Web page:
The newspapers in England had been censoring news from the colonies, so it was only in his conversation with Ben Franklin that Paine had learned much about the possible rebellion by the colonists. He was starting from scratch in more ways than one, but with the help of Franklin's letter, Paine soon found himself editing the Pennsylvania magazine — even though he had never written anything professionally in his life!

Within about one year, he published Common Sense, the little pamphlet that would turn King George III's world upside down. It sold 100,000 copies in three months. It was to the newspapers of the day what talk radio and the Internet are to the mainstream media today: big trouble.

Within six months, the Declaration of Independence had been signed, and some of Paine's concepts made it into the Declaration itself. Not bad "selling" for a bartender who couldn't even sell booze to drunks in England!

There is in liberal circles the myth that the American Revolution was just the action of a bunch of aristocrats who, if anything, used the farmers and common people for cannon fodder. Not so. Paine's unique perspective — rubbing shoulders with both the common man and the "greats" — enabled him to read all the people, and to see the shadows of coming events. Outside of Paine and Patrick Henry, not many people in 1774 had thought it REALISTIC to even think about independence from Britain, but Paine knew what was bubbling beneath the surface.

"Common Sense" had changed a lot of hearts and minds, and not with demagoguery but with logic. To the argument that America was "growing" — even under the Crown's thumb — Paine responded:

"We may as well assert that because a child has thrived upon milk, that it is never to have meat, or that the first twenty years of our lives is to become a precedent for the next twenty years."

He was speaking from experience — and understating it! He was almost 40, and had only been successful for a year or so (and even now he was donating all profits from "Common Sense" to the cause of the Revolution). Business had never been his bag, but in matters of the big picture out there, his forte was foresight.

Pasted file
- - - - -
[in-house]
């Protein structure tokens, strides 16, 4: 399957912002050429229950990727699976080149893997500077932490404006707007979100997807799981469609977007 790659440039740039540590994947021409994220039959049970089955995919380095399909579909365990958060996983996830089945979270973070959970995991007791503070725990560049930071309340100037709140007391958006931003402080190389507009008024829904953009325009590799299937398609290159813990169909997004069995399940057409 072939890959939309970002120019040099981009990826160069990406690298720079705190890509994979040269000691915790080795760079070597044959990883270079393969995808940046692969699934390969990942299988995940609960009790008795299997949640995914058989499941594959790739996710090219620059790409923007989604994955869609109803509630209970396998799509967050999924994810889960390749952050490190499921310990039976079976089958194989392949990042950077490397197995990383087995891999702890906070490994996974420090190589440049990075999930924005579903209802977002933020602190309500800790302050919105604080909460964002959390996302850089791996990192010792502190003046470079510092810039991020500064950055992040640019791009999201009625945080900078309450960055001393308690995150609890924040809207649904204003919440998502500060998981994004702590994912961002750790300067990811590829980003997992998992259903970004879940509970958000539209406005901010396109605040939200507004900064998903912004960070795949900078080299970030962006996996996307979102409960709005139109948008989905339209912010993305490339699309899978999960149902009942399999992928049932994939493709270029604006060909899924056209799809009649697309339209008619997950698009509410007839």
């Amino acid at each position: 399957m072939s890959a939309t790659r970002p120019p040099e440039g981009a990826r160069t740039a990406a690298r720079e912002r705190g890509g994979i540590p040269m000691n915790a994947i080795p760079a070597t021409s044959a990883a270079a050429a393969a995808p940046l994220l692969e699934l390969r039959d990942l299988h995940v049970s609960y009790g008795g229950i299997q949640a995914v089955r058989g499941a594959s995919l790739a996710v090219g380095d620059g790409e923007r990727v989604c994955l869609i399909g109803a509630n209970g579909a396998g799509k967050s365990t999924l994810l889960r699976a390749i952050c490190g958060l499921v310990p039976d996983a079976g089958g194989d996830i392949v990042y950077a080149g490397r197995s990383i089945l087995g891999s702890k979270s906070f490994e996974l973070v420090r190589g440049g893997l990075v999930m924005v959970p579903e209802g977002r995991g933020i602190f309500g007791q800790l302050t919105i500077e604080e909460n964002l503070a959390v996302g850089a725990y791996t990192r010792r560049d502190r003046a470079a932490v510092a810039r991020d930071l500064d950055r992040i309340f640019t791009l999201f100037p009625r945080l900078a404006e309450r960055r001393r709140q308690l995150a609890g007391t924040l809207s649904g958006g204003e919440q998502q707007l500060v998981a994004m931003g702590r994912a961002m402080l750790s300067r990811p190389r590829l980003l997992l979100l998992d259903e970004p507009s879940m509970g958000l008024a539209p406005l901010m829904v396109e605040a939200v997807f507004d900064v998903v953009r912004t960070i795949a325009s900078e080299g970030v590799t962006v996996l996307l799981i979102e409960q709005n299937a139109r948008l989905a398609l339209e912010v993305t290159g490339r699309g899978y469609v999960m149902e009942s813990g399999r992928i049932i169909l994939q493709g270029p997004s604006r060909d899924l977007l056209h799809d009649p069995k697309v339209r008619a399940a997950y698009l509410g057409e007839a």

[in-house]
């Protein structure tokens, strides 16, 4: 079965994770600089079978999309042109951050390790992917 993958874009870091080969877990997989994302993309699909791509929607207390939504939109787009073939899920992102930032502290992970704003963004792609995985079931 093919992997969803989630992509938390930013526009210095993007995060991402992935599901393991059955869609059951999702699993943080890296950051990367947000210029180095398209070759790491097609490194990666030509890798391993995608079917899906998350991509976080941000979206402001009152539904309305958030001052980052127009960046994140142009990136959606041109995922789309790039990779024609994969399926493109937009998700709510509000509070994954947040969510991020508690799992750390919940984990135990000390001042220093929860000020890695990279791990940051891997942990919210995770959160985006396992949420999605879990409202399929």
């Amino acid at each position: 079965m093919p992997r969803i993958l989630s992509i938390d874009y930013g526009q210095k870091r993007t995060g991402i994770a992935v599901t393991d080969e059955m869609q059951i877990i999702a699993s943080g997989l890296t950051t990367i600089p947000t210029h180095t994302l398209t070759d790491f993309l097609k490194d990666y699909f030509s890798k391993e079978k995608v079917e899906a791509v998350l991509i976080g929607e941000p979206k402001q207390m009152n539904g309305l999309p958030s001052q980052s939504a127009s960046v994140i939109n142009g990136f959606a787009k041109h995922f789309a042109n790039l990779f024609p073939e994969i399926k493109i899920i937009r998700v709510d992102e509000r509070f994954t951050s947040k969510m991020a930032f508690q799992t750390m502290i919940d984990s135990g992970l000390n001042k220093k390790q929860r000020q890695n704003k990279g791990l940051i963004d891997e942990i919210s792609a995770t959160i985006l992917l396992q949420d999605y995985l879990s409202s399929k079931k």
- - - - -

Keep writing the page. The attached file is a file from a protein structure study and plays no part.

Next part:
He said it wasn't logical that an island across the ocean should forever govern a whole continent when it took 4 or 5 months to communicate back and forth. "We have it in our power," he said, "to begin the world over again.

"A situation, similar to the present, hath not happened since the days of Noah until now. The birthday of a new world is at hand, and a race of men, perhaps as numerous as all Europe contains, are to receive their portion from the events of a few months."


During the war with England, Paine wrote a series of pamphlets: "Crisis I" (which was read to the troops as they boarded boats to cross the Delaware to fight the Hessians), through "Crisis XIII" in 1783, at war's end. His concluding remarks included this one:

"It was the cause of America that made me an author. The force with which it struck my mind, and the dangerous condition the country appeared to me in . . made it impossible for me, feeling as I did, to be silent . . . "

Never suppress the urgency of one individual in standing up and speaking out. Never underestimate the power of the pen, and don't get discouraged by "hustling while you wait" for things to happen. The bartender from Thetford ended up being an adviser to Presidents, kings, and emperors. The Presidents and Napoleon sought his advice. The Presidents took his advice, but the kings and Napoleon didn't — and look where they ended up: George III in a virtual strait jacket and Napoleon in exile on another island.

P.S. Yes, I know that Forrest Gump was fictitious, but his story was probably more believable than that of Tom Paine. Fact is stranger than fiction, (AND MORE TO COME).

© Curtis Dahlgren


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Curtis Dahlgren

Curtis Dahlgren is semi-retired in southern Wisconsin, and is the author of "Massey-Harris 101." His career has had some rough similarities to one of his favorite writers, Ferrar Fenton... (more)